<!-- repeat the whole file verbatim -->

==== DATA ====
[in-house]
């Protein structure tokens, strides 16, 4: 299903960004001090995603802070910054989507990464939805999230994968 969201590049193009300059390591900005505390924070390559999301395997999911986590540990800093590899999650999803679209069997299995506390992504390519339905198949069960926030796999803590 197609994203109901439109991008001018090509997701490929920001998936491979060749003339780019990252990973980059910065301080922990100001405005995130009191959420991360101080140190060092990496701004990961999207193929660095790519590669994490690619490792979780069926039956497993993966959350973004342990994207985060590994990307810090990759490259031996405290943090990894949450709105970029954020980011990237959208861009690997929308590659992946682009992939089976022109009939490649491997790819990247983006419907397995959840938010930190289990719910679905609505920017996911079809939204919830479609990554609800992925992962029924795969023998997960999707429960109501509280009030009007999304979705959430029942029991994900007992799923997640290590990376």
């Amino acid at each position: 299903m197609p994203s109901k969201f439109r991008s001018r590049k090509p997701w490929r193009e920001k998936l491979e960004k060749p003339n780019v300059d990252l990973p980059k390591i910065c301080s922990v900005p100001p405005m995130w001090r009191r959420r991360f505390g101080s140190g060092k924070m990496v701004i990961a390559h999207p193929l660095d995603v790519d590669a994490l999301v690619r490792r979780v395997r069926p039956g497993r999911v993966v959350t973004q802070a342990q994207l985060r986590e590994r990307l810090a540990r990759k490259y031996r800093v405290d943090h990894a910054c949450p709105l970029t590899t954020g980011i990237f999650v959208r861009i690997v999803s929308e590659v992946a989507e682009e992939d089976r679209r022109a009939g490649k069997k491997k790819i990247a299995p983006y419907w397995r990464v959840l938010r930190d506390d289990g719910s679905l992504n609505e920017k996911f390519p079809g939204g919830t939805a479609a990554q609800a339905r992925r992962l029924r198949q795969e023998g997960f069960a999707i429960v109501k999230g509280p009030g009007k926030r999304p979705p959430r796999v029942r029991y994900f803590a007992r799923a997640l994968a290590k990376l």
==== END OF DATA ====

[in-house]
């Protein structure tokens, strides 16, 4: 299903960004001090995603802070910054989507990464939805999230994968 969201590049193009300059390591900005505390924070390559999301395997999911986590540990800093590899999650999803679209069997299995506390992504390519339905198949069960926030796999803590 197609994203109901439109991008001018090509997701490929920001998936491979060749003339780019990252990973980059910065301080922990100001405005995130009191959420991360101080140190060092990496701004990961999207193929660095790519590669994490690619490792979780069926039956497993993966959350973004342990994207985060590994990307810090990759490259031996405290943090990894949450709105970029954020980011990237959208861009690997929308590659992946682009992939089976022109009939490649491997790819990247983006419907397995959840938010930190289990719910679905609505920017996911079809939204919830479609990554609800992925992962029924795969023998997960999707429960109501509280009030009007999304979705959430029942029991994900007992799923997640290590990376």
């Amino acid at each position: 299903m197609p994203s109901k969201f439109r991008s001018r590049k090509p997701w490929r193009e920001k998936l491979e960004k060749p003339n780019v300059d990252l990973p980059k390591i910065c301080s922990v900005p100001p405005m995130w001090r009191r959420r991360f505390g101080s140190g060092k924070m990496v701004i990961a390559h999207p193929l660095d995603v790519d590669a994490l999301v690619r490792r979780v395997r069926p039956g497993r999911v993966v959350t973004q802070a342990q994207l985060r986590e590994r990307l810090a540990r990759k490259y031996r800093v405290d943090h990894a910054c949450p709105l970029t590899t954020g980011i990237f999650v959208r861009i690997v999803s929308e590659v992946a989507e682009e992939d089976r679209r022109a009939g490649k069997k491997k790819i990247a299995p983006y419907w397995r990464v959840l938010r930190d506390d289990g719910s679905l992504n609505e920017k996911f390519p079809g939204g919830t939805a479609a990554q609800a339905r992925r992962l029924r198949q795969e023998g997960f069960a999707i429960v109501k999230g509280p009030g009007k926030r999304p979705p959430r796999v029942r029991y994900f803590a007992r799923a997640l994968a290590k990376l």